• Inferior olivary nuclei – gray matter that relays sensory information on the state of stretch of muscles and joints to the cerebellum.
  • Cranial nerves X, XI, and XII are associated with the medulla
  • Vestibular nuclear complex – synapses that mediate and maintain equilibrium
  • Ascending sensory tract nuclei, including nucleus cuneatus and nucleus gracilis
    • These serve as relay nuclei in a pthway by which general somatic sensory information ascends from the spinal cord to the somatosensory cortex.
medulla nuclei41
Medulla Nuclei
  • Cardiovascular control center – adjusts force and rate of heart contraction to meet the body’s needs, and the vasomotor center, which changes blood vessel diameter to regulate blood pressure.
  • Respiratory centers – control rate and depth of breathing and (in concert with pons centers) maintain respiratory rhythm.
  • Various other centers - additional centers regulate such activities as vomiting, hiccuping, swallowing, coughing, and sneezing.
the cerebellum
The Cerebellum
  • Cerebellum- Cauliflower-like looking (aka small brain)
  • Located dorsal to the pons and medulla
  • Protrudes under the occipital lobes of the cerebrum
  • Makes up 11% of the brain’s mass
  • Provides precise timing and appropriate patterns of skeletal muscle contraction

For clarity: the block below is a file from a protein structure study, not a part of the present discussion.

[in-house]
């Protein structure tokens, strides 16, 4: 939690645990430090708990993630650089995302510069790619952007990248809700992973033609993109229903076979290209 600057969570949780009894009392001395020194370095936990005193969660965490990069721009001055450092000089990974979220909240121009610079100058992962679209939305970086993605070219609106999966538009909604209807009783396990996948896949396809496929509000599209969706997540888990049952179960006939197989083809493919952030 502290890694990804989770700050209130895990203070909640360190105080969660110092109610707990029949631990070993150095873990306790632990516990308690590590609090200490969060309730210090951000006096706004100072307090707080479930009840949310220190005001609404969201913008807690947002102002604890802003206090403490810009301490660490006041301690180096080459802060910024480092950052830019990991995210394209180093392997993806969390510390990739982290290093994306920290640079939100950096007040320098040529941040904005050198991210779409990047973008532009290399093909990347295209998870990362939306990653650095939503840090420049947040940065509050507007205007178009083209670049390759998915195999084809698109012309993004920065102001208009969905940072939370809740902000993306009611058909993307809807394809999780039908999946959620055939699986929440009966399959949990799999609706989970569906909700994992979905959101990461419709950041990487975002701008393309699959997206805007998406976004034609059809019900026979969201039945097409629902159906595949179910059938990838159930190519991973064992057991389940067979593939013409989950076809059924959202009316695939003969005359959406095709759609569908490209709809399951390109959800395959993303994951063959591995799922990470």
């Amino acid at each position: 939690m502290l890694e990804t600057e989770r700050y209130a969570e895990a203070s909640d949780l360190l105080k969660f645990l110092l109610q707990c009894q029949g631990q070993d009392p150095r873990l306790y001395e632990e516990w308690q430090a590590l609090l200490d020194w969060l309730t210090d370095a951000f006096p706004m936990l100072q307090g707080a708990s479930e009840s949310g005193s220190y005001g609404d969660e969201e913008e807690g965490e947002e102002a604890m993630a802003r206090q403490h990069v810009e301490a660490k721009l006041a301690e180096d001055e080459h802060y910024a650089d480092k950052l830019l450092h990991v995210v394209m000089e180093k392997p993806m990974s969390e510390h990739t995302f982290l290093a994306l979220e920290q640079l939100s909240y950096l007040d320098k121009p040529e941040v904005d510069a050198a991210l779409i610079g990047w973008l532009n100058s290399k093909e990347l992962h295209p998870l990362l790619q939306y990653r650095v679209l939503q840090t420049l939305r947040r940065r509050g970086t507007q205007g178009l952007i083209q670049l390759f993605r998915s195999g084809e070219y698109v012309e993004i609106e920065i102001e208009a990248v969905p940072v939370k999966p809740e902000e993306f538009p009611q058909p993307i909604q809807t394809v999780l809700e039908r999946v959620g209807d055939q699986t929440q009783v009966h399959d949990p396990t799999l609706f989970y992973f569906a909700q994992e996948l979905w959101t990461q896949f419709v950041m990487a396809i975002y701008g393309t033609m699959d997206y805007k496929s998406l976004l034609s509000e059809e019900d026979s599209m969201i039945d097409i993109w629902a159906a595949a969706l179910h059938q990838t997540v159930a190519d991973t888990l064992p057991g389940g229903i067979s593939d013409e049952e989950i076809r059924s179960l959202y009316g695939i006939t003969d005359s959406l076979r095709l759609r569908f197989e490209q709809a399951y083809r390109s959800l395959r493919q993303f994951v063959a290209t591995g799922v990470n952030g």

• Cerebellar activity occurs subconsciously
the cerebellum43
The Cerebellum

Figure 12.17b

  • By processing inputs received from:
      • Cerebral motor cortex
      • Various brain stem nuclei
      • Sensory receptors
    • The cerebellum provides the precise timing and appropriate patterns of skeletal muscle contraction for smooth, coordinated movements and agility needed for daily living.
anatomy of the cerebellum
Anatomy of the Cerebellum
  • Two bilaterally symmetrical hemispheres connected medially by the vermis
  • Folia – transversely oriented gyri
  • Each hemisphere has three lobes – anterior, posterior, and flocculonodular
  • Neural arrangement – gray matter cortex, internal white matter, scattered nuclei
  • Arbor vitae – distinctive treelike pattern of the cerebellar white matter
cerebellar peduncles
Cerebellar Peduncles
  • Three paired fiber tracts that connect the cerebellum to the brain stem
  • All fibers in the cerebellum are ipsilateral
  • Superior peduncles connect the cerebellum to the midbrain
  • Middle peduncles connect the pons to the cerebellum
  • Inferior peduncles connect the medulla to the cerebellum
cerebellar processing
Cerebellar Processing
  • Cerebellum receives impulses of the intent to initiate voluntary muscle contraction
  • Proprioceptors and visual signals “inform” the cerebellum of the body’s condition
  • Cerebellar cortex calculates the best way to perform a movement
  • A “blueprint” of coordinated movement is sent to the cerebral motor cortex
cerebellar cognitive function
Cerebellar Cognitive Function
  • Plays a role in language and problem solving
  • Recognizes and predicts sequences of events